Other than the problems concerning research, publications, and policymaking, African American faculty struggle with barriers that interfere with the attainment of tenure, such as experiencing discrimination, negotiating family matters, maintaining large teaching loads, over indulging in committees, and having inadequate support systems and/or professional mentoring needed to help navigate the tenure process (Gregory, 2001). Additionally, White students at predominantly White institutions have indicated some resistance of African American perspectives in criminology and criminal justice because of the opposition it brings to their personal cultural norms, values, and beliefs. In such cases, disgruntled students may be encouraged to give a poor teaching evaluation, which affects the tenure process for African American faculty negatively. On the other hand, African American students typically find the African American perspective refreshing, as well as opportunities for mentoring. Mentoring has been a vehicle for academic success of African American students at Predominantly White Institutions, but this relationship can be exhaustive (Strickland, 1975). In an effort to help produce more African Americans in the field of criminology and criminal justice, particularly students with doctoral degrees in the subject area, African American faculty may extend the self by assisting in creating supportive academic environments for African American students to help ensure student success (Gabbidon, Greene & Wilder, 2004). To this aim, African American criminology and criminal justice faculty seek to create a larger pool of African American scholars in the discipline to assist in the dissemination of vital information.
However, reaching beyond the call of duty when working outside teaching and research causes an over-extension self. Beyond mentoring and academic support, African American criminology and criminal justice faculty may be called upon to advocate on behalf of African American students experiencing social injustice (i.e. unjustified arrests, police brutality, etc.). Unfortunately, ignoring these issues may make African American faculty appear to be deserters of their own race, which may create discriminatory practices among African American colleagues. Moreover, people within the community may act against you, making it very difficult to consult or gain research projects.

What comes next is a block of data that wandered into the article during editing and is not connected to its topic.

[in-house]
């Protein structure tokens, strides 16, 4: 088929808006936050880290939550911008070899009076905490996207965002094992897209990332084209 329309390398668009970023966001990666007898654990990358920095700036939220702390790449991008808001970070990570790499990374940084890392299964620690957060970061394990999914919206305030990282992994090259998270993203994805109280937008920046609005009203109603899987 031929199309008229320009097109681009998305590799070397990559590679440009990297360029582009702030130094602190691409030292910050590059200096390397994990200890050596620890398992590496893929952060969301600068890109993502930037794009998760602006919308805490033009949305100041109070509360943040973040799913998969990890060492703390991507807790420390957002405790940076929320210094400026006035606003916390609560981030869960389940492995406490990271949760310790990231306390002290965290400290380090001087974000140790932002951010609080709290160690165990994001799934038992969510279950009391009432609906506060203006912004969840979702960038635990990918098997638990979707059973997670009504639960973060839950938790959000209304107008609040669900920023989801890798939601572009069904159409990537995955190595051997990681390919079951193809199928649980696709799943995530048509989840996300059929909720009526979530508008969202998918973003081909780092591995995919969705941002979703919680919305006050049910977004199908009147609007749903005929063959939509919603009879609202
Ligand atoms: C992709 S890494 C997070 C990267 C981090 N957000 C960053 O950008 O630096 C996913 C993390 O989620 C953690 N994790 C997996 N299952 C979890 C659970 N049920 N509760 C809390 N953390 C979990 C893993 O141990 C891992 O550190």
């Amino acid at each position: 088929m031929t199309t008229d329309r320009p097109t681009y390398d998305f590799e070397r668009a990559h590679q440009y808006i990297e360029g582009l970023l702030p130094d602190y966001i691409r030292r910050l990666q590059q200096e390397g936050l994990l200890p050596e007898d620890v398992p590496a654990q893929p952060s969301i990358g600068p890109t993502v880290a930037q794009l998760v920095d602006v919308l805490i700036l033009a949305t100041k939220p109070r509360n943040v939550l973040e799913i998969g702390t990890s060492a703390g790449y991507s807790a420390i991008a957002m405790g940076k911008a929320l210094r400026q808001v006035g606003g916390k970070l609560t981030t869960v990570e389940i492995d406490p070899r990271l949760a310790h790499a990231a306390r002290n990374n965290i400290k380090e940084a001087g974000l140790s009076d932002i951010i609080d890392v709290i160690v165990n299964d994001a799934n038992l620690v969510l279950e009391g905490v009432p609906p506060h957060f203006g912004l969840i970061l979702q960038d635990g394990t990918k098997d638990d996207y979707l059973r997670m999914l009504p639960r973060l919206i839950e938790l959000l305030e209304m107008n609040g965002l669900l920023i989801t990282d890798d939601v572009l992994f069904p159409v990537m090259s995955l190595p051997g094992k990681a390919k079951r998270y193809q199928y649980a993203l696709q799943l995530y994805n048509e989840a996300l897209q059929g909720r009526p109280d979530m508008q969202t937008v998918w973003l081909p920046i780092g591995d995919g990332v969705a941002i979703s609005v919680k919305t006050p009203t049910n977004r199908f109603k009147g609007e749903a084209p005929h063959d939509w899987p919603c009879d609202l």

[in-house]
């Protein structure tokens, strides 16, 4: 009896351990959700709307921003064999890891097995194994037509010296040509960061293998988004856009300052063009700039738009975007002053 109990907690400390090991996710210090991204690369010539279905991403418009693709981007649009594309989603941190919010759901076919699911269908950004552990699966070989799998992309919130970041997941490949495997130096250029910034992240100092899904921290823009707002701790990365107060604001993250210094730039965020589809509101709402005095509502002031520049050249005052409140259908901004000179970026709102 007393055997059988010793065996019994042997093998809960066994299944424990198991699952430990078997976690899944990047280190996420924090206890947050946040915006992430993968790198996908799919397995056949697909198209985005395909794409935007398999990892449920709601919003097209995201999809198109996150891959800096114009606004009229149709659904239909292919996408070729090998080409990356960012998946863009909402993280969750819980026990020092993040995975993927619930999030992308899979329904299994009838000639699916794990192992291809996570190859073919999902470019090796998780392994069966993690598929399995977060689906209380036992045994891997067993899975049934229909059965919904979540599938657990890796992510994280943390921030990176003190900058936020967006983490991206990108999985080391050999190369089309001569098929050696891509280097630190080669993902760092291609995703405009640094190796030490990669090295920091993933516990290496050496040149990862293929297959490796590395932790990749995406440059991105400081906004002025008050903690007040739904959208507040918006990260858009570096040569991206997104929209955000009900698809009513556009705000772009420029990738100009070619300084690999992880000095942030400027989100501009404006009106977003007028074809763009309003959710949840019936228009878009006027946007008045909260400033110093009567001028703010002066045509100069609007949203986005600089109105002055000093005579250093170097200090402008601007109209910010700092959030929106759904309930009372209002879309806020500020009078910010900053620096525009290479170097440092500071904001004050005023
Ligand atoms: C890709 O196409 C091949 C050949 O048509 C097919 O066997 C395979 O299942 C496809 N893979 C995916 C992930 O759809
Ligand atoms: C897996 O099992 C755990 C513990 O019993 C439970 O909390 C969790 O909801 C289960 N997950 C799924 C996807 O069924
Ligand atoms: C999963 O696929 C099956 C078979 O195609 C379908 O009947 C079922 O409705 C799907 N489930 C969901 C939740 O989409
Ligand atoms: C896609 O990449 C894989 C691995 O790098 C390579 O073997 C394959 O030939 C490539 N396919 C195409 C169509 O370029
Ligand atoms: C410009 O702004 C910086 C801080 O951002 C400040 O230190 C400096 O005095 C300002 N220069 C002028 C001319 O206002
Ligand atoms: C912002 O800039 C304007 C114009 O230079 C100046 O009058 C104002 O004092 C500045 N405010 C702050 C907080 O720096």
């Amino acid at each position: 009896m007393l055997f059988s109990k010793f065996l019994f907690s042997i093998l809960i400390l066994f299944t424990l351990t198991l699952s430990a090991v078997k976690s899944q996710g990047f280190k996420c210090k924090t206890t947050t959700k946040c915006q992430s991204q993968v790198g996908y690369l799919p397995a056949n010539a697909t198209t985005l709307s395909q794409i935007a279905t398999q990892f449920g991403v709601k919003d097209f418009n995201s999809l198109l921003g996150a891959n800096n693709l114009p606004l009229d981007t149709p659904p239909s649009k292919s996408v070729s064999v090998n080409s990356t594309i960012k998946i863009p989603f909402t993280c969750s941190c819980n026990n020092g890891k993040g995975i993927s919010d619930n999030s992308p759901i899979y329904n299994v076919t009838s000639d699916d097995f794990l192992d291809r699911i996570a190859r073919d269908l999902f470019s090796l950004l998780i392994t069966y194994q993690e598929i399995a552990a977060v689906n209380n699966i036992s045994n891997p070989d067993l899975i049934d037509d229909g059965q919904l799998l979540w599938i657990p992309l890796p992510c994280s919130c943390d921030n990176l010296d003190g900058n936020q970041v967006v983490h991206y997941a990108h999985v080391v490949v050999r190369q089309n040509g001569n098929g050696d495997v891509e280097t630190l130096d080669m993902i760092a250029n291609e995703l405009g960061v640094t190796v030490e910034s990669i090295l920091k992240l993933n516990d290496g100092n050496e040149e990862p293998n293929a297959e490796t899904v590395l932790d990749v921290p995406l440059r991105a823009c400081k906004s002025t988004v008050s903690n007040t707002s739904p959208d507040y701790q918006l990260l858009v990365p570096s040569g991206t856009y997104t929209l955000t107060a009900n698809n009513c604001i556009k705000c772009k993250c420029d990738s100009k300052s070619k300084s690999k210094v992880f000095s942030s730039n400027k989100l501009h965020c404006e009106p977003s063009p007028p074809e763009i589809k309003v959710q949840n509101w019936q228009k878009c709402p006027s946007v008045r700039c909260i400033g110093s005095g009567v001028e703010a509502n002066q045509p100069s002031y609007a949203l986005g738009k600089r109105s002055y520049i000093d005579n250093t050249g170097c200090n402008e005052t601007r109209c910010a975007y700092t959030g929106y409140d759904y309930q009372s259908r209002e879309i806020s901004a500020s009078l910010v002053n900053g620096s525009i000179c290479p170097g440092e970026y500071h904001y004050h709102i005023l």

Recommendations for Dealing with the Challenges in Higher Education
First, tenured faculty requesting assistance need to be mindful of the career damage that can occur when extending themselves beyond the daily duties of academia. Additionally, tenured faculty should protect non-tenured faculty from engaging in practices that may interfere with the tenure process. Second, non-tenured faculty should learn how to say no-this enables the faculty member to maintain focus on personal teaching and research goals. Third, utilize support networks by referring people to others that can better serve their needs. Fourth, non-tenured faculty should learn whom to trust and avoid being used; not everyone is working with the best interest of the faculty in mind.
Gabbidon, Shaun, Helen Taylor Greene, and Kideste Wilder. (2004) “Still Excluded: An Update on the Status of African American Scholars in the Discipline of Criminology and Criminal Justice.” Journal of Research in Crime and Delinquency. 41, 4, 384-406.
Gregory, Sheila. (2001) “Black Faculty Women in the Academy: History, Status, and Future.” The Journal of Negro Education. 70, 3, 124-138.
Heard, Chinita and Robert Bing. (1993b) African American Criminology and Criminal Justice Directory. Arlington: University of Texas at Arlington.
Heard, Chinita and Robert Bing. (2000) Directory of Minority Ph.D. Criminologists. Prairie View, TX: Prairie View A & M University.
Journal of Blacks in Higher Education. (2007, November 19) “Black Faculty in Higher Education: Still Only a Drop in the Bucket”.
Stanford Report. (2005, May 25) “Higher Incarceration Rates Harm Social Stability, Scholars Claim”.
Strickland, Edward. (1975) ”Black Faculty Members at Multiracial Campuses: Some Problems of Modeling Roles.” Journal of Black Studies. 6, 2, 200-207.
Wharton, Clifton. (1980) “Reflections on Black Intellectual Power”. Journal of Black Studies. 10, 3, 279-294.
Young, Vernetta and Anne Thomas Sulton. (1991) “Excluded: The Current Status of African American Scholars in the Field of Criminology and Criminal Justice.” Journal of Research in Crime and Delinquency. 28, 101-116.